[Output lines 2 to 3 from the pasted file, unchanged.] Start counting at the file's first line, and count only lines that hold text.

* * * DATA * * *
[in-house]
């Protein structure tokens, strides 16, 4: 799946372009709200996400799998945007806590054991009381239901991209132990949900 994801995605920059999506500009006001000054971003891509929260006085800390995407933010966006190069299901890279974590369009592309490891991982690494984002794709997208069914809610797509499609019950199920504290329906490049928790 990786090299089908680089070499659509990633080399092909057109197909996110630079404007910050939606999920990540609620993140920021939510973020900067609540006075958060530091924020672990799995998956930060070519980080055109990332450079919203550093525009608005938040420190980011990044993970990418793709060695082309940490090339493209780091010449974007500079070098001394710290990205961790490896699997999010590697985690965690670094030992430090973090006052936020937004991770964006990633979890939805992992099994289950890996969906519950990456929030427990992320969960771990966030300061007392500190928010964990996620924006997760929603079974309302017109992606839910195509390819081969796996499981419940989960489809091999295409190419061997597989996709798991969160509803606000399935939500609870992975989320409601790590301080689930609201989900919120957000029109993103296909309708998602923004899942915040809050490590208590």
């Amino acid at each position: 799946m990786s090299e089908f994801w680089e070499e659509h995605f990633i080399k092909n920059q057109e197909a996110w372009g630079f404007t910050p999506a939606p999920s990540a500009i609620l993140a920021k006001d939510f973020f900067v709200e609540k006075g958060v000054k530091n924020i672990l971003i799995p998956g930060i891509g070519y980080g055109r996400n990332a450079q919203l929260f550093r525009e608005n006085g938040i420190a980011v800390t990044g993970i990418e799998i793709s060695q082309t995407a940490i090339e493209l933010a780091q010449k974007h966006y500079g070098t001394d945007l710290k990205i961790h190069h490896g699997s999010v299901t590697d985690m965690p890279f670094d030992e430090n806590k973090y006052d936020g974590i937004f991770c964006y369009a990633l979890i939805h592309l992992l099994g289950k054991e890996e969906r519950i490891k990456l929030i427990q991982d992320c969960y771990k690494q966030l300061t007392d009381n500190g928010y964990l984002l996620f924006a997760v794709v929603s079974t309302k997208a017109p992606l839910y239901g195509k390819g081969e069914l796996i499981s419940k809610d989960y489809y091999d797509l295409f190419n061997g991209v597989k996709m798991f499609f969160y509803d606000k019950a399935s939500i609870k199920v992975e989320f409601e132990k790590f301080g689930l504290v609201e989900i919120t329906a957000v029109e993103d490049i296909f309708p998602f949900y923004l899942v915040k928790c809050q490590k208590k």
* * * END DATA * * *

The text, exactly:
């Protein structure tokens, strides 16, 4: 799946372009709200996400799998945007806590054991009381239901991209132990949900 994801995605920059999506500009006001000054971003891509929260006085800390995407933010966006190069299901890279974590369009592309490891991982690494984002794709997208069914809610797509499609019950199920504290329906490049928790 990786090299089908680089070499659509990633080399092909057109197909996110630079404007910050939606999920990540609620993140920021939510973020900067609540006075958060530091924020672990799995998956930060070519980080055109990332450079919203550093525009608005938040420190980011990044993970990418793709060695082309940490090339493209780091010449974007500079070098001394710290990205961790490896699997999010590697985690965690670094030992430090973090006052936020937004991770964006990633979890939805992992099994289950890996969906519950990456929030427990992320969960771990966030300061007392500190928010964990996620924006997760929603079974309302017109992606839910195509390819081969796996499981419940989960489809091999295409190419061997597989996709798991969160509803606000399935939500609870992975989320409601790590301080689930609201989900919120957000029109993103296909309708998602923004899942915040809050490590208590």
């Amino acid at each position: 799946m990786s090299e089908f994801w680089e070499e659509h995605f990633i080399k092909n920059q057109e197909a996110w372009g630079f404007t910050p999506a939606p999920s990540a500009i609620l993140a920021k006001d939510f973020f900067v709200e609540k006075g958060v000054k530091n924020i672990l971003i799995p998956g930060i891509g070519y980080g055109r996400n990332a450079q919203l929260f550093r525009e608005n006085g938040i420190a980011v800390t990044g993970i990418e799998i793709s060695q082309t995407a940490i090339e493209l933010a780091q010449k974007h966006y500079g070098t001394d945007l710290k990205i961790h190069h490896g699997s999010v299901t590697d985690m965690p890279f670094d030992e430090n806590k973090y006052d936020g974590i937004f991770c964006y369009a990633l979890i939805h592309l992992l099994g289950k054991e890996e969906r519950i490891k990456l929030i427990q991982d992320c969960y771990k690494q966030l300061t007392d009381n500190g928010y964990l984002l996620f924006a997760v794709v929603s079974t309302k997208a017109p992606l839910y239901g195509k390819g081969e069914l796996i499981s419940k809610d989960y489809y091999d797509l295409f190419n061997g991209v597989k996709m798991f499609f969160y509803d606000k019950a399935s939500i609870k199920v992975e989320f409601e132990k790590f301080g689930l504290v609201e989900i919120t329906a957000v029109e993103d490049i296909f309708p998602f949900y923004l899942v915040k928790c809050q490590k208590k």